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Financial Wellness

Hacked Accounts: What to Do Right Now

If you think your social media or email account has been hacked, wrestle it away from the bad guys by acting fast. Hackers use a bunch of different tactics to try to compromise people's email, banking, social media, device, and other online accounts. Sometimes they do this to spam your friends with coupons, but other times they want to steal your money or identity. By alerting authorities and following a few steps, you can often retake control of your hacked account.

However, fast action is crucial. If you suspect that your digital account has been hacked, do something about it as soon as you can. Here's what you need to know right now.

How does an account get hacked?

Security breaches happen in many ways—sometimes you might click on a bad link, or the company in charge of the account could be attacked. This is why cybersecurity is so important to us all.

Commonly, an account is hacked through phishing. This is when cybercriminals use misleading emails, social media posts, phone calls, texts, or DMs that lure you to click on a bad link or download a malicious attachment. If you take the bait, the hackers can get access to your device or account.

Another common way your account could be hacked is if there is a data breach that reveals your username and password. The company controlling the account in question could be hacked, for example. If you reuse passwords, or if any platform you use is compromised, then cybercriminals might know your password for many accounts. This is why you should have a unique password for each account and change your password ASAP if you find out a platform you use has had a breach.

Signs your account has been hacked

Does something seem off about one or more of your online accounts? Know the common symptoms of a hacked account.

  1. Your social media profile publishes posts that you didn't create. Ditto for direct messages; hackers might use your account to send phishing DMs or posts to your followers. Often these posts encourage your friends to click on a link, download an app, or buy something through an online store.
  2. Friends and followers tell you that they received emails from your email address that you never sent, or DMs through social media that you never authored.
  3. A company tells you that your information was lost via a data breach. In many places around the world, companies are required by law to tell you if they lost your data in a breach or cyberattack.

Four things to do when your account is hacked

If you think an account is hacked, snap into action, and take a few quick steps to staunch the damage. You have the power to give cybercriminals the boot.

  1. Change the account's password. This will likely lock out the hacker. Unfortunately, it can also work the other way around: the hacker might change the password and lock you out. In this case, try using the "forgot my password" function to reset it. If that doesn't work, contact the platform ASAP. If you used the same password for other accounts, you should change all of them, and start using unique passwords for every account. Use a password manager to generate and store all your passwords.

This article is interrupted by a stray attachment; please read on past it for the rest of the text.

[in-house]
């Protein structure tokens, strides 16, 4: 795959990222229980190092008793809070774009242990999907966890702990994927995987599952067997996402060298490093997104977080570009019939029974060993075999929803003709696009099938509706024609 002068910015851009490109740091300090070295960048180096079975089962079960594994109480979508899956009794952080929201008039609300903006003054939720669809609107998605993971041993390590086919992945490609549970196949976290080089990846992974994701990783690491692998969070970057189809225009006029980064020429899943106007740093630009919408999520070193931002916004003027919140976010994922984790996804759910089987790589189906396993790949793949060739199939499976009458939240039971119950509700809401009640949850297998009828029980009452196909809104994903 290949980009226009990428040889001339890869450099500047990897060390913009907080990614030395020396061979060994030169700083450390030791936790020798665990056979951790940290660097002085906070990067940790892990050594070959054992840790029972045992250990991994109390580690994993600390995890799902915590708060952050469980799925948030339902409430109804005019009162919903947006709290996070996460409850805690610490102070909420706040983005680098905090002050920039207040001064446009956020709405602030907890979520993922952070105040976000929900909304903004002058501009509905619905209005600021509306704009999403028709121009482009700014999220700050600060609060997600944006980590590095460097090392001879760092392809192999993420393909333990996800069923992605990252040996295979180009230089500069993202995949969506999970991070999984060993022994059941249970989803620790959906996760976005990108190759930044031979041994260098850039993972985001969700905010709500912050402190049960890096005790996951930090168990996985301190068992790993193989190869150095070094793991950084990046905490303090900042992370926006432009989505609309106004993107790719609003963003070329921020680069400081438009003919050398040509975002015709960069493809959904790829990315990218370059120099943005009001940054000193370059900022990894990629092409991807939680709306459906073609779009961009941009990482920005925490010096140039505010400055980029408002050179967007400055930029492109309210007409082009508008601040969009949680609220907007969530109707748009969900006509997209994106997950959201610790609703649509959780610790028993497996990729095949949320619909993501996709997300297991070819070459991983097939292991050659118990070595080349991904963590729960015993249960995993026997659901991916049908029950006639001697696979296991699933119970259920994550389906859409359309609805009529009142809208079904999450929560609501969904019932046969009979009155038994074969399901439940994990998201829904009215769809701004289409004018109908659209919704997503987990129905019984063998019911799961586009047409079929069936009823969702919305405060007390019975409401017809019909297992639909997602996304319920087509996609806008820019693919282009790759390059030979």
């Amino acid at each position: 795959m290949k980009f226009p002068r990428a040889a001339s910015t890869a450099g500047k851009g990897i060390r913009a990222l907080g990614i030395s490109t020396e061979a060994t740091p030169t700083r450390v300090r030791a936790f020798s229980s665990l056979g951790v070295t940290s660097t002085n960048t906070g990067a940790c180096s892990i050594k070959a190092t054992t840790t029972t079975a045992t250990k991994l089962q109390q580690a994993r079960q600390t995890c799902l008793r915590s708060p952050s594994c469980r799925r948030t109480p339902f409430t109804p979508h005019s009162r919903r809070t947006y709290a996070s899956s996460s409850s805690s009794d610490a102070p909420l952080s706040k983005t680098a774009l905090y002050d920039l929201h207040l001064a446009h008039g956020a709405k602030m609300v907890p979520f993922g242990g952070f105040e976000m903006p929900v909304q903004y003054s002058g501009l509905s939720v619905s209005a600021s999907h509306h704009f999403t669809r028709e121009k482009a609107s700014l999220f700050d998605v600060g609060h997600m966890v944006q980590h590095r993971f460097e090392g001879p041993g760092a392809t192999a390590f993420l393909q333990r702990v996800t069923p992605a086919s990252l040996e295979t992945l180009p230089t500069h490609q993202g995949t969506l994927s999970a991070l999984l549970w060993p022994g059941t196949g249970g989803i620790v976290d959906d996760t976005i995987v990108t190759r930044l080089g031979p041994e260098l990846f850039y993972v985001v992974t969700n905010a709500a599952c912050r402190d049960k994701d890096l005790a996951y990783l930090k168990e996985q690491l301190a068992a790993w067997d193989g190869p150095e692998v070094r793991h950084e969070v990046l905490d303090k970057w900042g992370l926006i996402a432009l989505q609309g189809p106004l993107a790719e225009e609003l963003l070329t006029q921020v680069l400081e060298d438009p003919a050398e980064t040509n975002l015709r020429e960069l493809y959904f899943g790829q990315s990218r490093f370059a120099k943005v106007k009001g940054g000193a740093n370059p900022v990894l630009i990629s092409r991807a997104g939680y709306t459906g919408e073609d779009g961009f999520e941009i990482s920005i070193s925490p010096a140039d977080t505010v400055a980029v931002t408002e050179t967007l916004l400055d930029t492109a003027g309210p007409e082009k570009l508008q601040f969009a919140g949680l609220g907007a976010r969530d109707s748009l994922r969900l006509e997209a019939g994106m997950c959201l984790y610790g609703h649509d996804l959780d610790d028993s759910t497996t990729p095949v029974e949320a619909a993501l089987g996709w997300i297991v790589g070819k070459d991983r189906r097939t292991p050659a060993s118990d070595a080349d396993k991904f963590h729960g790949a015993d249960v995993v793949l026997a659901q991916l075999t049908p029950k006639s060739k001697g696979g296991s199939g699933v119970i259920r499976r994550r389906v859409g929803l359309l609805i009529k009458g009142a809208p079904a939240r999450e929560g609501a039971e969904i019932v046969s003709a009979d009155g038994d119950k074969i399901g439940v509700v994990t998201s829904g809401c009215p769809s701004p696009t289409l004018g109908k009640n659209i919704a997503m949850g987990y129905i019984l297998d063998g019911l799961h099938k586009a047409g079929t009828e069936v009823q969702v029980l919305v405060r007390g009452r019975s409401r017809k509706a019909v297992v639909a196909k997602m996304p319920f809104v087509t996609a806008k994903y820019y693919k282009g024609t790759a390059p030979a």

2. Notify your contacts that your account was hacked. Let them know they may receive spam messages that look like you sent them. Tell your contacts they shouldn't open these messages or click on any links contained in them. When the situation is cleared up, let everyone know that your accounts are secure again. 
  3. Make sure your security software is up to date. Scan your system for malware, especially if you suspect your computer might be infected with a virus. Antivirus software will scan your device to check for any security issues. 
  4. Contact people who can help you. If you suspect someone has stolen money, this might mean calling the police and your bank. If a work account was breached, let your IT department know. If a social media or email account was hacked, alert the platform, and seek their help. If you think someone has stolen your identity, it is worth contacting the FTC. Let trusted friends and family know what you are going through so they can on the lookout for weird messages or posts from your account.

How to protect your accounts from hacks

As with most things in life, an ounce of cybersecurity prevention is worth a pound of cure. Follow our "Core 4" to show hackers you mean business.

  1. Use long, complex, and unique passwords. Every password should be at least 12 characters long and include letters, numbers, and symbols (like % or $). Ideally, your passwords should be random strings of characters, not recognizable words. Very importantly, each account should be protected by its own unique password. To create and store all these passwords, use a password manager.
  2. Switch on multi-factor authentication. Multi-factor authentication (MFA), sometimes called 2-factor authentication, adds a whole other level of security beyond your password. MFA will use biometrics, security keys, text messages, or an app to make sure you are you, even if a hacker gets access to your password. Enable MFA for any account that allows it.
  3. Think before you click. Learn how to identify phishing messages, which will often try to inspire panic or urgency. Take a few seconds to read through the message and who sent it. With a little knowledge, you can spot most phishing attempts within moments.
  4. Turn on automatic updates. The best way to get the latest, strongest security is to install software updates as soon as they are available—and the best way to know when they are available is to turn on automatic updates! Set it, forget it, and you won't regret it.

Where to turn

Here's where to go if you have an account with one of these popular websites and you think it's been hacked:

X (Twitter)

Resources: The National Cyber Security Alliance